Se enfocan en los astros para ver.
Las viejas del pueblo,
Marchando en cementerios,
cuidando compañeros y saludan al morir.
Ayudan al Sepulturero, con bigote y un gran sombrero
No deja a los muertos salir.
Y en la noche linda y negra
Preparan pociones por hacer,
Revuelven el molde, sopa clara pero sangre fría,
Que se será lista para el amanecer.
Las viejas del pueblo,
Tejen lindas telas con sus manos de arena,
Atrapadas todas ellas
Escuchan hacia fuera.
Y con pellejo bien anejo
cuidan sueños desde lejos—
y los hacen dormir.
Y las niñas de los pueblos,
con los brazos aguados pero corazones bien formados,
Tienen el respaldo del pensar.
Y sin ropa en sus cuerpos,
Pero cubiertos de ejemplos
de la viva de los muertos,
Dejan a sus madres descansar.
Stew with one shoe drew a shrew with a shoe in a stew.
But Stew knew that there were two shrews each with two shoes in the new stew.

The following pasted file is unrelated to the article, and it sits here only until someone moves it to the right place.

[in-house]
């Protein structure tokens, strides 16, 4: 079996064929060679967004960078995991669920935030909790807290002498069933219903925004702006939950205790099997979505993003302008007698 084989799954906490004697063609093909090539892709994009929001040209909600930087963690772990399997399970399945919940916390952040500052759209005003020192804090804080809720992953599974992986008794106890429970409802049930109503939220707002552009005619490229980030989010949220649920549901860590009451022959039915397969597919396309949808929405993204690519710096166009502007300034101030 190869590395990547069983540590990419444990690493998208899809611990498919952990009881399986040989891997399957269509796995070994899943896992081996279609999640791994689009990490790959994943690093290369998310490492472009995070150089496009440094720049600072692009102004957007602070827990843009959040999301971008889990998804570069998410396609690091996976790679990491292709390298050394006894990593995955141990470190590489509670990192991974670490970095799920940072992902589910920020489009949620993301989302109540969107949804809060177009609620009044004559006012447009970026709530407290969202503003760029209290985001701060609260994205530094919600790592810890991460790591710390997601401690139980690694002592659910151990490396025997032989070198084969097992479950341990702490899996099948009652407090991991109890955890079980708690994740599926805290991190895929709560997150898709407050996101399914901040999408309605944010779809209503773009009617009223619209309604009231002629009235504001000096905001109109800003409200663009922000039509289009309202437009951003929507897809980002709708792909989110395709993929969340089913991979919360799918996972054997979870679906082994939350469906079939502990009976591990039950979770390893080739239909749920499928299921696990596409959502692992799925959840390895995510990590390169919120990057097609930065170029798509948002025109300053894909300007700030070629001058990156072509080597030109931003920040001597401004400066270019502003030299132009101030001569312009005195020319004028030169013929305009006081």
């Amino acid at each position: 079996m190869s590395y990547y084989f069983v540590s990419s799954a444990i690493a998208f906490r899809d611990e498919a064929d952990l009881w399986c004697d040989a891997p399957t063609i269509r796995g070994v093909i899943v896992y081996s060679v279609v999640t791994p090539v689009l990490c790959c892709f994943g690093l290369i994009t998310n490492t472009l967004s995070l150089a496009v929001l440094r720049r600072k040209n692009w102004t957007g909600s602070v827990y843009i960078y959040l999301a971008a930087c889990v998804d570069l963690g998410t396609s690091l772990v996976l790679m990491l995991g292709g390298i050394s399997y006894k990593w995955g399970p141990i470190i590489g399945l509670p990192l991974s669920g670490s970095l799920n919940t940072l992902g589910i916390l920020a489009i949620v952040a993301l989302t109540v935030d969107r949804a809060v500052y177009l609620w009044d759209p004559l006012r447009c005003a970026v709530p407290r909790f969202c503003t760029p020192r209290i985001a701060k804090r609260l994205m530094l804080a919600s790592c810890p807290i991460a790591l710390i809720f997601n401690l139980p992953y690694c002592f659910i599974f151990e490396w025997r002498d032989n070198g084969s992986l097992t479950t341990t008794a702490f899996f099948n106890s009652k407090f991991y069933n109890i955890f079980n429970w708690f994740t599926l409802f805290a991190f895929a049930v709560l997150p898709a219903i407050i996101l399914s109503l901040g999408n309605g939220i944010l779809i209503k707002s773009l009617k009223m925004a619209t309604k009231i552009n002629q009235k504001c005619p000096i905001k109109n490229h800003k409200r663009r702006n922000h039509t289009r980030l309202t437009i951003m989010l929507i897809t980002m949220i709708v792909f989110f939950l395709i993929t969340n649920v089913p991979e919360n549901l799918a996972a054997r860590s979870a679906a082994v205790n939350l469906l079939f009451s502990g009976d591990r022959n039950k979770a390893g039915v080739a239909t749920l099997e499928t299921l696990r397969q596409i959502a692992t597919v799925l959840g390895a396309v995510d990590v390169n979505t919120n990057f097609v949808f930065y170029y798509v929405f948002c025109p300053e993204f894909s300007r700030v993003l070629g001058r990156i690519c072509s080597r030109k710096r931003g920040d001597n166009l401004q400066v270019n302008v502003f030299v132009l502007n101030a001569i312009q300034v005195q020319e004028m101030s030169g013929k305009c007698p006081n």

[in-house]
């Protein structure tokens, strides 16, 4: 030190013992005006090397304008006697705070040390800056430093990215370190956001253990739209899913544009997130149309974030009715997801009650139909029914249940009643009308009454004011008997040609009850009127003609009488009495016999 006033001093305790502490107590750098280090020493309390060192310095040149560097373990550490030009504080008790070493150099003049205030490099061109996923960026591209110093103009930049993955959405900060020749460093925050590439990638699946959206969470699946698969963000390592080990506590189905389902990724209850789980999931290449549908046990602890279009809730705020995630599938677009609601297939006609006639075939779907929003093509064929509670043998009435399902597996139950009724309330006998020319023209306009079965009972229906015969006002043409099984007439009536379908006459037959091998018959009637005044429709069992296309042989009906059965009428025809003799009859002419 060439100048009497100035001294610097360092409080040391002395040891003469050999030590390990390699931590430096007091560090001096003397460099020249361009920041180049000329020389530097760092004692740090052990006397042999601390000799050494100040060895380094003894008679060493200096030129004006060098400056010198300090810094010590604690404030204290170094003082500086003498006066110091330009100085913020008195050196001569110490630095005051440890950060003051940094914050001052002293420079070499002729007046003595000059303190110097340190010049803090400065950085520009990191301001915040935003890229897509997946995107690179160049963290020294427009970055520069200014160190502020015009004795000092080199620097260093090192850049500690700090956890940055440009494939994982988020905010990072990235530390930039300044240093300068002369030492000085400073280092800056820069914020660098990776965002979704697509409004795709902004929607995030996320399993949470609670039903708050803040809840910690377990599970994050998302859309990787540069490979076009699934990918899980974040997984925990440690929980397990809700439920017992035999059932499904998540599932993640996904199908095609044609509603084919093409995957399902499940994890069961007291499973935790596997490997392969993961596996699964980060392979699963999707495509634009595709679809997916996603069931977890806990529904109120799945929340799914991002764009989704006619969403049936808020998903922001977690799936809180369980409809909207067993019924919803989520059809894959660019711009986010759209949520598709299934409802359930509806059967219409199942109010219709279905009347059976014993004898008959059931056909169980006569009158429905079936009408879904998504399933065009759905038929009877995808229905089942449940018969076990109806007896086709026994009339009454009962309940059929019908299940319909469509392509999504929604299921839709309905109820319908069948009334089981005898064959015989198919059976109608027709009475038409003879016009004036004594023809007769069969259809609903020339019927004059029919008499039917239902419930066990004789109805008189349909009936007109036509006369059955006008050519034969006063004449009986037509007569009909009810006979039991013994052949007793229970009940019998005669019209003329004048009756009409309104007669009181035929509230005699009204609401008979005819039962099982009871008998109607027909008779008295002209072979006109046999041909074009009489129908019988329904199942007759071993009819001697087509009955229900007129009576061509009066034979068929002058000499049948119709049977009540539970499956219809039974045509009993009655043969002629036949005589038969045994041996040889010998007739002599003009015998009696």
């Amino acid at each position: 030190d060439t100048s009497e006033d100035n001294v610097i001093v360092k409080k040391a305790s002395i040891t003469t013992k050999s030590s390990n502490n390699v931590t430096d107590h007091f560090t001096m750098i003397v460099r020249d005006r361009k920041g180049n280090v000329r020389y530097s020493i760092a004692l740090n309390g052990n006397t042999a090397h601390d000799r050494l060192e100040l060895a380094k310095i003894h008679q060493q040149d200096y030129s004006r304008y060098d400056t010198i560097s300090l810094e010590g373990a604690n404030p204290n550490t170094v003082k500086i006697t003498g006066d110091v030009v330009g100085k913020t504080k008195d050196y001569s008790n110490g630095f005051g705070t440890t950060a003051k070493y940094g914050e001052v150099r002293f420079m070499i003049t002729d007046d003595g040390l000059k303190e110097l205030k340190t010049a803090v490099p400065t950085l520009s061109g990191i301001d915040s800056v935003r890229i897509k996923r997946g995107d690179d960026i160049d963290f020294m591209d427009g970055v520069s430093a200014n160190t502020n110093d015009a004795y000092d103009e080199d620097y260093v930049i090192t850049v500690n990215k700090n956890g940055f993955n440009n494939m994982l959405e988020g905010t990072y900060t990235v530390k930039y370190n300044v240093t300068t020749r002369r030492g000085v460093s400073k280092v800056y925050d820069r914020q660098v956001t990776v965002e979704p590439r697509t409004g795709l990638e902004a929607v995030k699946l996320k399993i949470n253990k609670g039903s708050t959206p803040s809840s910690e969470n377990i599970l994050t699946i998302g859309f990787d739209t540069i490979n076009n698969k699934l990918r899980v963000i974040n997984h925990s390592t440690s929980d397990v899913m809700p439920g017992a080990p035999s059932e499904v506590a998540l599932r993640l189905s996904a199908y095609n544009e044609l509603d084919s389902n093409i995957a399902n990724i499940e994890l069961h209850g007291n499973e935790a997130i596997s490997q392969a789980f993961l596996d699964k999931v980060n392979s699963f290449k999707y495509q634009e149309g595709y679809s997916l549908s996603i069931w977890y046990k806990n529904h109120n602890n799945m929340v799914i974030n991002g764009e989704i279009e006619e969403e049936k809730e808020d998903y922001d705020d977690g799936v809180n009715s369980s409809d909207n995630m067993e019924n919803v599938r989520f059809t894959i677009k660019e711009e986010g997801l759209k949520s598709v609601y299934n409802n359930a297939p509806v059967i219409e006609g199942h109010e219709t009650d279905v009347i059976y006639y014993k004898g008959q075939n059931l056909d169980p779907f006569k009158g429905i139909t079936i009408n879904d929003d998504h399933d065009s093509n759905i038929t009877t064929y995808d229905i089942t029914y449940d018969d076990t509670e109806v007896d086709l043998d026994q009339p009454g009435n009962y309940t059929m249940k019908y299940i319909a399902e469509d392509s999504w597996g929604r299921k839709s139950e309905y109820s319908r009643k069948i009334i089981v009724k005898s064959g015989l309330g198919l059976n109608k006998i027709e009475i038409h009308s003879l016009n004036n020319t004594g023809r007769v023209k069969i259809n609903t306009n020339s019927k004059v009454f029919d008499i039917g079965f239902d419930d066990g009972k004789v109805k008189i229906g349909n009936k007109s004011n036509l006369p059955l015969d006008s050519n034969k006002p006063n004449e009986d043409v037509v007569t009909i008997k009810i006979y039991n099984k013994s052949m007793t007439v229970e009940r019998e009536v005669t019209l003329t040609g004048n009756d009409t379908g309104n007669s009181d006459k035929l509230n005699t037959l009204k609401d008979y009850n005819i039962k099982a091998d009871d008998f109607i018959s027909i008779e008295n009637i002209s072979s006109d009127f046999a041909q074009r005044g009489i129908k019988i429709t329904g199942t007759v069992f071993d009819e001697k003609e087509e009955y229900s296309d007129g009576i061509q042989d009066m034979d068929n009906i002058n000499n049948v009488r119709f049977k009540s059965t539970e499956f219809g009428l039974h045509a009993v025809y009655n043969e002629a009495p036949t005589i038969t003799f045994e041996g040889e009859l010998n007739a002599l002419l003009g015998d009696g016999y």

“What am I to do,” asked Stew, “indeed, what am I to do with you”.
Stew drew Drew to the stew he drew.
Drew looked at the stew Stew drew and said, “why there are two shrews with two shoes?”.
“That’s my drawing,” screamed Sue.
“Boohoo,” boo’d Stew, “where’s your proof? Those now are my two shrews with two shoes that I drew in a stew with one shoe”.
“I’ll sue you Stew,” yelled Sue from the blue, “I’ll shoo you too Drew if you knew.”
So Sue sued Stew who showed up to court with one shoe.
Poor Stew with one shoe sits in a jail for the two shrews in a stew with two shoes that he drew, for you Drew.
**Don’t steal another’s intellectual property.
Like most non-essential work places, academic research in the UK was paused during the first stages of lockdown back in March 2020. In the months following, building management, health and safety officers and senior lab members would meet and try to bring the research spaces to COVID-secure standards. From one-way systems to temperature checks at the entrances and occupancy limits per room, it seemed to be major setbacks for research.